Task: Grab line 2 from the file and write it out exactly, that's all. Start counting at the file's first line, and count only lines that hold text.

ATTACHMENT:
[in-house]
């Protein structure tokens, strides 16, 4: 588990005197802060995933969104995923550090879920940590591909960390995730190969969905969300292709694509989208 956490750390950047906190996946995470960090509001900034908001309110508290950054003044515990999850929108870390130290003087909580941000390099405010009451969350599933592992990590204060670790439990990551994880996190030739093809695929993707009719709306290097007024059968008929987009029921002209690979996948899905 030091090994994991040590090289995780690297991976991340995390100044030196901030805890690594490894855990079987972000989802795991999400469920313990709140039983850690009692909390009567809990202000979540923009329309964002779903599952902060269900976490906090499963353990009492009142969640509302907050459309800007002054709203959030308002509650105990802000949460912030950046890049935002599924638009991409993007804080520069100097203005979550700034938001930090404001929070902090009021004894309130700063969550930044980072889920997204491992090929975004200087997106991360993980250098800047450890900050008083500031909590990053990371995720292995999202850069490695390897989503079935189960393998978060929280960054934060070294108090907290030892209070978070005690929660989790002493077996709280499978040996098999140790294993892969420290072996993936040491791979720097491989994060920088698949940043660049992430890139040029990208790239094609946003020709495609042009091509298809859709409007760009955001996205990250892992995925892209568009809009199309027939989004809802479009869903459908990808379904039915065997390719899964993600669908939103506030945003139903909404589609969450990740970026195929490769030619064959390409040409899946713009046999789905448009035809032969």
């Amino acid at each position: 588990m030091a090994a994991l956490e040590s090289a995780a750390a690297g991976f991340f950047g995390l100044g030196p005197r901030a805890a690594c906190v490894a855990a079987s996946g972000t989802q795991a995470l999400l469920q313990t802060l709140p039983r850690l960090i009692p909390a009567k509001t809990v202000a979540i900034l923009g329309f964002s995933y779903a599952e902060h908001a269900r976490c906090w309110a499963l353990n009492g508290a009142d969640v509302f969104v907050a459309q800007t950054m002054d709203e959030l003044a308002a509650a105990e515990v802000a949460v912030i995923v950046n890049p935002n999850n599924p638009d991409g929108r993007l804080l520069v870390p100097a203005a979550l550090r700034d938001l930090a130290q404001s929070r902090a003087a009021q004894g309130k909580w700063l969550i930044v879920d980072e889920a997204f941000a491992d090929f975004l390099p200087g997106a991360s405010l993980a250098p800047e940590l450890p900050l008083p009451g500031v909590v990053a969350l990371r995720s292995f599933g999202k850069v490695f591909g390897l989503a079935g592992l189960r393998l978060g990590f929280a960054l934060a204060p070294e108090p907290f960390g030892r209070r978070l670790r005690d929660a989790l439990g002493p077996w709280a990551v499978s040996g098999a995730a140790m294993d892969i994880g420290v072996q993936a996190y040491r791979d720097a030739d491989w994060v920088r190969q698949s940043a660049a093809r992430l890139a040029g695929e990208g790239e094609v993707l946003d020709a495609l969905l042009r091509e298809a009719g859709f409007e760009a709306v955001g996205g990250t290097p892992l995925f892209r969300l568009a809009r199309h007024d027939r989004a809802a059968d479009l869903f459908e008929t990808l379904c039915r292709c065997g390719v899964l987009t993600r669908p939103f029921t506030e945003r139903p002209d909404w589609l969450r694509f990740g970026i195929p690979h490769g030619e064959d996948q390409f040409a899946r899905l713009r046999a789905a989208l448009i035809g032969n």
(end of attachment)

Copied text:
């Protein structure tokens, strides 16, 4: 588990005197802060995933969104995923550090879920940590591909960390995730190969969905969300292709694509989208 956490750390950047906190996946995470960090509001900034908001309110508290950054003044515990999850929108870390130290003087909580941000390099405010009451969350599933592992990590204060670790439990990551994880996190030739093809695929993707009719709306290097007024059968008929987009029921002209690979996948899905 030091090994994991040590090289995780690297991976991340995390100044030196901030805890690594490894855990079987972000989802795991999400469920313990709140039983850690009692909390009567809990202000979540923009329309964002779903599952902060269900976490906090499963353990009492009142969640509302907050459309800007002054709203959030308002509650105990802000949460912030950046890049935002599924638009991409993007804080520069100097203005979550700034938001930090404001929070902090009021004894309130700063969550930044980072889920997204491992090929975004200087997106991360993980250098800047450890900050008083500031909590990053990371995720292995999202850069490695390897989503079935189960393998978060929280960054934060070294108090907290030892209070978070005690929660989790002493077996709280499978040996098999140790294993892969420290072996993936040491791979720097491989994060920088698949940043660049992430890139040029990208790239094609946003020709495609042009091509298809859709409007760009955001996205990250892992995925892209568009809009199309027939989004809802479009869903459908990808379904039915065997390719899964993600669908939103506030945003139903909404589609969450990740970026195929490769030619064959390409040409899946713009046999789905448009035809032969």